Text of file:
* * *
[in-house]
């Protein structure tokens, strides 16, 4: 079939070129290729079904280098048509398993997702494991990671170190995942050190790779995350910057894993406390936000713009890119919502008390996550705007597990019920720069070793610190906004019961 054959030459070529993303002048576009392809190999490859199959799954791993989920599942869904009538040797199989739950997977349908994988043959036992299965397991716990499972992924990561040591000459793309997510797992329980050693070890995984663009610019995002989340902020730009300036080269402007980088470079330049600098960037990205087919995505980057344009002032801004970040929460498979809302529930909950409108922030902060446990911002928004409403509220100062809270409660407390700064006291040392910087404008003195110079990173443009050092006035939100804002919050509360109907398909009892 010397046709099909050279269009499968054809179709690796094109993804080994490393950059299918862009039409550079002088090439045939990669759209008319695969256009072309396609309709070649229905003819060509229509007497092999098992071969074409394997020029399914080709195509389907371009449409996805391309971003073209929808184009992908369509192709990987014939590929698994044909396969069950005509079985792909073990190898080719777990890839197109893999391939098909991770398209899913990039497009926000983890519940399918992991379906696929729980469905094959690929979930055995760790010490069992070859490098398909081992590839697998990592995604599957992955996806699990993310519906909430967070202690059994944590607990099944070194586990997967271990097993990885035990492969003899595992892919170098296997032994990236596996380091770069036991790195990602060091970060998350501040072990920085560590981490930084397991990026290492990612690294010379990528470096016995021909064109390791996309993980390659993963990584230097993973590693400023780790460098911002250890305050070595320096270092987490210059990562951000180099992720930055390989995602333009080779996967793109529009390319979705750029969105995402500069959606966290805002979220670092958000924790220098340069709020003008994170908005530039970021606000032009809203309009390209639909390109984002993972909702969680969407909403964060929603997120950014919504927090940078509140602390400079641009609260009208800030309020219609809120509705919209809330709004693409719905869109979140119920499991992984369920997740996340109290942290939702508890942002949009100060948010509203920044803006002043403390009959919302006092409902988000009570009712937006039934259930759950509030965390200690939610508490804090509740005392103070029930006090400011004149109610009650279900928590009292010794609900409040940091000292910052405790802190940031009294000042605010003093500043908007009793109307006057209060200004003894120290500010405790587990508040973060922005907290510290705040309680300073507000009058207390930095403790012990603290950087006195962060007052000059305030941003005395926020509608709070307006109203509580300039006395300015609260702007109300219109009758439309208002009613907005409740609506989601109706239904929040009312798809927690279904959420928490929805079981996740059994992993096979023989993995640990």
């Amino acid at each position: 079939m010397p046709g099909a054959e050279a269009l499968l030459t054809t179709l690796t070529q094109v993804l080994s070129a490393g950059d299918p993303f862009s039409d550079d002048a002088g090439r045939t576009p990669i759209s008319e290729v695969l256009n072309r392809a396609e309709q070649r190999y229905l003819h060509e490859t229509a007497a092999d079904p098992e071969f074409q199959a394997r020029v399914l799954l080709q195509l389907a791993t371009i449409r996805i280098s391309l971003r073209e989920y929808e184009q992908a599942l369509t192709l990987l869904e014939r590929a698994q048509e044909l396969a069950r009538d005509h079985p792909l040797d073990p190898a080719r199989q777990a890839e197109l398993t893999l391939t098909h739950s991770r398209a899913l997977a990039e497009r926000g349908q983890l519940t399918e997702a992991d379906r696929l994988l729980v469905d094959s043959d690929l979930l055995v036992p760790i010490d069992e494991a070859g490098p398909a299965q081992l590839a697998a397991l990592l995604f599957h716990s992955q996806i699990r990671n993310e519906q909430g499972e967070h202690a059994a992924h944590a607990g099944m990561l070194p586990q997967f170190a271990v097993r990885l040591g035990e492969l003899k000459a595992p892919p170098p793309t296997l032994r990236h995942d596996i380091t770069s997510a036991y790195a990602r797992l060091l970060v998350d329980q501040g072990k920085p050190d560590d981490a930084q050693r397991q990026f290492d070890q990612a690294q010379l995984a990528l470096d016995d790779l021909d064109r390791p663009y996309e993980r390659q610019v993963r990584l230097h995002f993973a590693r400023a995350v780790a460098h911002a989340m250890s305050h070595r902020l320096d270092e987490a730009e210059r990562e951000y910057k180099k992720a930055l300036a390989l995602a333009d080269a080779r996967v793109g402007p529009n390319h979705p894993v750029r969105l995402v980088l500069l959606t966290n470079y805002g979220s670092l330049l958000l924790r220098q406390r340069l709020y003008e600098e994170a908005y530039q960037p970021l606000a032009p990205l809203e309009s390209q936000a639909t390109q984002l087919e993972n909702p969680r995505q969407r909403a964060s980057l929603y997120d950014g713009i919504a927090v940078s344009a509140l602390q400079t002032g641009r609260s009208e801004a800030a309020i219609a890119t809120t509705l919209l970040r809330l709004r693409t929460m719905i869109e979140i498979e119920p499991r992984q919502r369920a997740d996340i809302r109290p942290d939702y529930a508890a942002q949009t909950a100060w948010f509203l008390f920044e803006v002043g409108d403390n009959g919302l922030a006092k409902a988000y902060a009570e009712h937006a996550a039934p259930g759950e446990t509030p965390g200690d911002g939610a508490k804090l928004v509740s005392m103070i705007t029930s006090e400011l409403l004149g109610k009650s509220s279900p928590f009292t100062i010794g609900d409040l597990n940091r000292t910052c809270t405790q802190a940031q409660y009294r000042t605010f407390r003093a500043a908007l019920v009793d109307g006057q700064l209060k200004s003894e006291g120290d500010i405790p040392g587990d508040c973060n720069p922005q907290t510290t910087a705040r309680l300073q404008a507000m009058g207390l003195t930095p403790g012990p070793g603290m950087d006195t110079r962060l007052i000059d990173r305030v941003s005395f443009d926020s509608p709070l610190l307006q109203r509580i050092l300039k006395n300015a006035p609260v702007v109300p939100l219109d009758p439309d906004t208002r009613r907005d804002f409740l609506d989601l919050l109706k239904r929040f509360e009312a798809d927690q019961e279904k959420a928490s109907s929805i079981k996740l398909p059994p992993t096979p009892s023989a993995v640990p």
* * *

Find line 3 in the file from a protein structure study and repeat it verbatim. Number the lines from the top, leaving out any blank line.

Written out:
């Amino acid at each position: 079939m010397p046709g099909a054959e050279a269009l499968l030459t054809t179709l690796t070529q094109v993804l080994s070129a490393g950059d299918p993303f862009s039409d550079d002048a002088g090439r045939t576009p990669i759209s008319e290729v695969l256009n072309r392809a396609e309709q070649r190999y229905l003819h060509e490859t229509a007497a092999d079904p098992e071969f074409q199959a394997r020029v399914l799954l080709q195509l389907a791993t371009i449409r996805i280098s391309l971003r073209e989920y929808e184009q992908a599942l369509t192709l990987l869904e014939r590929a698994q048509e044909l396969a069950r009538d005509h079985p792909l040797d073990p190898a080719r199989q777990a890839e197109l398993t893999l391939t098909h739950s991770r398209a899913l997977a990039e497009r926000g349908q983890l519940t399918e997702a992991d379906r696929l994988l729980v469905d094959s043959d690929l979930l055995v036992p760790i010490d069992e494991a070859g490098p398909a299965q081992l590839a697998a397991l990592l995604f599957h716990s992955q996806i699990r990671n993310e519906q909430g499972e967070h202690a059994a992924h944590a607990g099944m990561l070194p586990q997967f170190a271990v097993r990885l040591g035990e492969l003899k000459a595992p892919p170098p793309t296997l032994r990236h995942d596996i380091t770069s997510a036991y790195a990602r797992l060091l970060v998350d329980q501040g072990k920085p050190d560590d981490a930084q050693r397991q990026f290492d070890q990612a690294q010379l995984a990528l470096d016995d790779l021909d064109r390791p663009y996309e993980r390659q610019v993963r990584l230097h995002f993973a590693r400023a995350v780790a460098h911002a989340m250890s305050h070595r902020l320096d270092e987490a730009e210059r990562e951000y910057k180099k992720a930055l300036a390989l995602a333009d080269a080779r996967v793109g402007p529009n390319h979705p894993v750029r969105l995402v980088l500069l959606t966290n470079y805002g979220s670092l330049l958000l924790r220098q406390r340069l709020y003008e600098e994170a908005y530039q960037p970021l606000a032009p990205l809203e309009s390209q936000a639909t390109q984002l087919e993972n909702p969680r995505q969407r909403a964060s980057l929603y997120d950014g713009i919504a927090v940078s344009a509140l602390q400079t002032g641009r609260s009208e801004a800030a309020i219609a890119t809120t509705l919209l970040r809330l709004r693409t929460m719905i869109e979140i498979e119920p499991r992984q919502r369920a997740d996340i809302r109290p942290d939702y529930a508890a942002q949009t909950a100060w948010f509203l008390f920044e803006v002043g409108d403390n009959g919302l922030a006092k409902a988000y902060a009570e009712h937006a996550a039934p259930g759950e446990t509030p965390g200690d911002g939610a508490k804090l928004v509740s005392m103070i705007t029930s006090e400011l409403l004149g109610k009650s509220s279900p928590f009292t100062i010794g609900d409040l597990n940091r000292t910052c809270t405790q802190a940031q409660y009294r000042t605010f407390r003093a500043a908007l019920v009793d109307g006057q700064l209060k200004s003894e006291g120290d500010i405790p040392g587990d508040c973060n720069p922005q907290t510290t910087a705040r309680l300073q404008a507000m009058g207390l003195t930095p403790g012990p070793g603290m950087d006195t110079r962060l007052i000059d990173r305030v941003s005395f443009d926020s509608p709070l610190l307006q109203r509580i050092l300039k006395n300015a006035p609260v702007v109300p939100l219109d009758p439309d906004t208002r009613r907005d804002f409740l609506d989601l919050l109706k239904r929040f509360e009312a798809d927690q019961e279904k959420a928490s109907s929805i079981k996740l398909p059994p992993t096979p009892s023989a993995v640990p």